Keywords: open source software, innovation, strategic interaction
    JEL: L13 L30 L86
    Date: 2005–12–02
  9. By: Claude Crampes; Carole Haritchabalet; Bruno Jullien
    Abstract: This paper presents a model of media competition with free entry when media operators are financed both from advertisers and customers. The relation between advertising receipts and sales receipts, which are both complementary and antagonist, is different if media operators impose a price or a quantity to advertisers. When consumers dislike advertising, media operators are better off setting an advertising price than an advertising quantity. We establish a relationship between the equilibrium levels (advertising and entry) and the advertising technology. In particular, media operators’ profit is not affected by the introduction of advertising when they impose advertising quantities and when advertising exhibits constant returns to scale in the audience size. Under constant or increasing returns to scale in the audience size, we find an excessive level of entry and an insufficient level of advertising.
    Keywords: media, advertising, free entry, two-sided markets
    JEL: L13 L82
    Date: 2005
  10. By: Bruce Fallick (Federal Reserve System); Charles A. Fleischman (Federal Reserve System); James B. Rebitzer (Case Western Reserve University, The Levy Economics Institute, & The National Bureau of Economic Research)
    Abstract: Observers of Silicon Valley’s computer cluster report that employees move rapidly between competing firms, but evidence supporting this claim is scarce. Job-hopping is important in computer clusters because it facilitates the reallocation of talent and resources toward firms with superior innovations. Using new data on labor mobility, we find higher rates of job-hopping for college-educated men in Silicon Valley’s computer industry than in computer clusters located out of the state. Mobility rates in other California computer clusters are similar to Silicon Valley’s, suggesting some role for features of California law that make non-compete agreements unenforceable. Consistent with our model of innovation, mobility rates outside of computer industries are no higher in California than elsewhere.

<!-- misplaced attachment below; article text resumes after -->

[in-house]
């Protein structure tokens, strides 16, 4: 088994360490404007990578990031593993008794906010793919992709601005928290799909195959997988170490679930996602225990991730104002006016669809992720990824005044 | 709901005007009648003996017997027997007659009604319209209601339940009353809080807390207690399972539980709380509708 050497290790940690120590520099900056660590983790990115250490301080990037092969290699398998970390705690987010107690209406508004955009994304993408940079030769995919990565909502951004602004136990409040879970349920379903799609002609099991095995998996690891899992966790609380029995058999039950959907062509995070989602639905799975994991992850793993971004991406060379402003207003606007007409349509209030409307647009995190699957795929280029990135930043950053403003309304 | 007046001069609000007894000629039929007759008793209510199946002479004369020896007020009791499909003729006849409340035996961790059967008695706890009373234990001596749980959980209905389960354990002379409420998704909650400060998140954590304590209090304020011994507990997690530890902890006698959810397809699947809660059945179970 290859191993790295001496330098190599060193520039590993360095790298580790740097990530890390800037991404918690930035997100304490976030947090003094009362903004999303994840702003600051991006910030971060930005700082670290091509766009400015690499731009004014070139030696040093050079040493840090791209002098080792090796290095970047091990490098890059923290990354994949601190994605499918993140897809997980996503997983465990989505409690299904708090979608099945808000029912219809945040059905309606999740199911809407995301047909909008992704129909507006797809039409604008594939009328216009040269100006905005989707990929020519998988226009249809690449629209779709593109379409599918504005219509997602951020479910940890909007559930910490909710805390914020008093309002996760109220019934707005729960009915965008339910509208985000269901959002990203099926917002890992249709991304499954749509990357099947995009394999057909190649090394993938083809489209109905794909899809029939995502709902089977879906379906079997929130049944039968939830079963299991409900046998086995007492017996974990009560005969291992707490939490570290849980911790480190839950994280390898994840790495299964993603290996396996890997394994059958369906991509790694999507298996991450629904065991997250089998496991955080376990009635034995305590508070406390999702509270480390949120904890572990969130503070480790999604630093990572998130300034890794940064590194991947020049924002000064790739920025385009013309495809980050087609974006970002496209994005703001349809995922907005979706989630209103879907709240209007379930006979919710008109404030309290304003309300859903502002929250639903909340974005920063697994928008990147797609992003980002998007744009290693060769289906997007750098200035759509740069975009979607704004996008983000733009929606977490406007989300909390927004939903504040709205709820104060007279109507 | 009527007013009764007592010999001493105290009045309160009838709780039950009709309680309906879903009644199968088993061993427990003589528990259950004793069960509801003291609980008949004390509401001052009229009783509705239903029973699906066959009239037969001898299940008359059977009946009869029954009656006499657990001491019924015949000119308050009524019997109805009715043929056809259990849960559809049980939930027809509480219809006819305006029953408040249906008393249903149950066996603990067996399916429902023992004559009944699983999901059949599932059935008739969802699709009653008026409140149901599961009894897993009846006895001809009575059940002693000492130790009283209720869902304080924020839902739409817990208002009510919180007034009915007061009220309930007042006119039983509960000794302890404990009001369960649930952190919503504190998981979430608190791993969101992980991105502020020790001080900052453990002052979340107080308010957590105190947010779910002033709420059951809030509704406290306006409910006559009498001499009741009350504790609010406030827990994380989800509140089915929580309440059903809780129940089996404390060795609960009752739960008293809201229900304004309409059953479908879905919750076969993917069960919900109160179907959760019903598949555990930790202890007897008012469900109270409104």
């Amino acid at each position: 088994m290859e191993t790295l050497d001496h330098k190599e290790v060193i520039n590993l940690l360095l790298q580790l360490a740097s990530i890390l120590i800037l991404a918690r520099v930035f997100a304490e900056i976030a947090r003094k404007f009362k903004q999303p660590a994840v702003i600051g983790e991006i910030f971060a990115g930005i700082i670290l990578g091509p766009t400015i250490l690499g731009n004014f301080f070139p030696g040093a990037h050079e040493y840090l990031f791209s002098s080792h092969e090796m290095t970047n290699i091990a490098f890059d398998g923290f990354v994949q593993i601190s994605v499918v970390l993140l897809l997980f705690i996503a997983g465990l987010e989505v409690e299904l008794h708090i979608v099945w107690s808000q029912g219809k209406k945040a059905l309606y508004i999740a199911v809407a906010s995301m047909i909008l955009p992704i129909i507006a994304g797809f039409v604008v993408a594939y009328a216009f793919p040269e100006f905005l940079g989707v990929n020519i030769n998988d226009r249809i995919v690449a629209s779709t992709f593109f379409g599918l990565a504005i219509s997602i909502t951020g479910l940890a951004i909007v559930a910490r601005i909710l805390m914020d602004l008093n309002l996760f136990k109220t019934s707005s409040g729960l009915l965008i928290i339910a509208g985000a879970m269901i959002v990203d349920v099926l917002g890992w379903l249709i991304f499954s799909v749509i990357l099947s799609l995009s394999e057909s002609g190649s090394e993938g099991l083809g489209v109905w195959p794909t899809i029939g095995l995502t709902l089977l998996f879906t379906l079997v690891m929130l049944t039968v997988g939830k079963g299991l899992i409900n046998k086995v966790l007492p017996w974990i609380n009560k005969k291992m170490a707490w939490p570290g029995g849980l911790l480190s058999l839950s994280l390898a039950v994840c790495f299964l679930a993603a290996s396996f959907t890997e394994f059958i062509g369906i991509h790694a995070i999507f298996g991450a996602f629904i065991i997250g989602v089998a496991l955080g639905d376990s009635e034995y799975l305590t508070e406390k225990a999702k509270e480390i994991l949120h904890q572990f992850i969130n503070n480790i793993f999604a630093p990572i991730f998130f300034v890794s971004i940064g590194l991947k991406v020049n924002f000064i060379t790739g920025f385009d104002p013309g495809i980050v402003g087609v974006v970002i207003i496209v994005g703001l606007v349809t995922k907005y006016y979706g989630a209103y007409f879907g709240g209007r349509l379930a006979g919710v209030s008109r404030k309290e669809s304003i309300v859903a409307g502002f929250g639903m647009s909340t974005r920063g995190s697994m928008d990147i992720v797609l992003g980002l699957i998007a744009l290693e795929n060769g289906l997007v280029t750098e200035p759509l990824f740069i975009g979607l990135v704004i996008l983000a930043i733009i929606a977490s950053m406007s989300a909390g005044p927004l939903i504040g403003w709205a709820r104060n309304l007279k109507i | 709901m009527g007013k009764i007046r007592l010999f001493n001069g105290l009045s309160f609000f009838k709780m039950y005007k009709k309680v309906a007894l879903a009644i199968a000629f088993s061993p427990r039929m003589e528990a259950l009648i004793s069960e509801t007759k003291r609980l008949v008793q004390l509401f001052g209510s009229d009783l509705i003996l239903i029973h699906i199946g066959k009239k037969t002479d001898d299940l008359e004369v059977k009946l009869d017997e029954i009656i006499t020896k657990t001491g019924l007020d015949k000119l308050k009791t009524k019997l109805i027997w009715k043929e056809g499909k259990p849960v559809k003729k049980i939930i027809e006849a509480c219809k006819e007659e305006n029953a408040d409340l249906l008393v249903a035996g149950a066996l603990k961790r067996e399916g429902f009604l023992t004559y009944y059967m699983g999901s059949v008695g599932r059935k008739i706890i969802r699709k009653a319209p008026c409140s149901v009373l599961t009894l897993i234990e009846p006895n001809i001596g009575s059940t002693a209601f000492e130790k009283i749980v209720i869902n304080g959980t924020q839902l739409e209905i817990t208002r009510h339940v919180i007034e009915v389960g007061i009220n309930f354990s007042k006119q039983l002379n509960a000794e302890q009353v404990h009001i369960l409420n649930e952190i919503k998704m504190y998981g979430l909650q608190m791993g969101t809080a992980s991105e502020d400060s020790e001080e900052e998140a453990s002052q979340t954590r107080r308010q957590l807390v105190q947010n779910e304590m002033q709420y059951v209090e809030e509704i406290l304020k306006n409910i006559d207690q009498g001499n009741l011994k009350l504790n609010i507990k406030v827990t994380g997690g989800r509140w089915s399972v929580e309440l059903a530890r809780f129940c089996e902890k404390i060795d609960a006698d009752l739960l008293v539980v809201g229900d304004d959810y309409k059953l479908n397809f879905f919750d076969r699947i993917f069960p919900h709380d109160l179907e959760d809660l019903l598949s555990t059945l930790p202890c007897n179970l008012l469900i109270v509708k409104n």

Keywords: agglomerations, clusters, non-compete agreements, human capital, innovation, Silicon Valley, modular production.
    JEL: R12 L63 O3 J63
    Date: 2005–12–02
  11. By: Carsten Helm (Institut für Volkswirtschaftslehre (Department of Economics), Technische Universität Darmstadt (Darmstadt University of Technology)); Anja Schöttner (School of Business and Economics, Humboldt University Berlin)
    Abstract: We analyze a situation where a principal wants to induce firms to produce an output, e.g. electricity from renewable energy sources. Firms can undertake non-contractible investments to reduce production costs of the output. Parts of these investments spills over and also reduce production costs of the other firm. Comparing the general price subsidy and an innovation tournament, we find that the principal's expected cost of implementing a given expected output are always higher under the tournament, even though this scheme may lead to more innovation.
    Keywords: R&D spillovers, tournaments, subsidies, moral hazard
    JEL: Q55 D82 H23 D43
    Date: 2005–11
  12. By: Michael S. Dahl; Christian Ø.R. Pedersen; Bent Dalum
    Abstract: How can the growth of regional clusters be explained? This paper studies in great detail the growth of the wireless communication cluster in Northern Denmark. Unlike the dominant theories, we argue that initial success of the first firms are the main driving force behind the generation of new firms that eventually lead to the formation of clusters. The success of the first firms tend to generate spinoffs, which becomes successful themselves due to the background of the founders.
    Keywords: Agglomeration; Clusters; Spin-offs; Knowledge Diffusion
    JEL: R10 O13 J60 L63
    Date: 2005
  13. By: Darlene Chisholm; George Norman
    Abstract: When is it optimal for a multi-product firm to exit a product? We analyze strategic product exit using data on motion-pictures exhibition choices in a major metropolitan first-run market to estimate the survivor function for films at a given theatre. This analysis indicates that a film’s survival at a particular theatre is affected by intra-firm relative performance and interfirm competitive pressures. We find that theatres within chains avoid business stealing. Preliminary analysis further suggests that theatres compete for market share with neighboring theatres by increasing the time to exit when the competing theatre is owned by a different chain.
    Date: 2005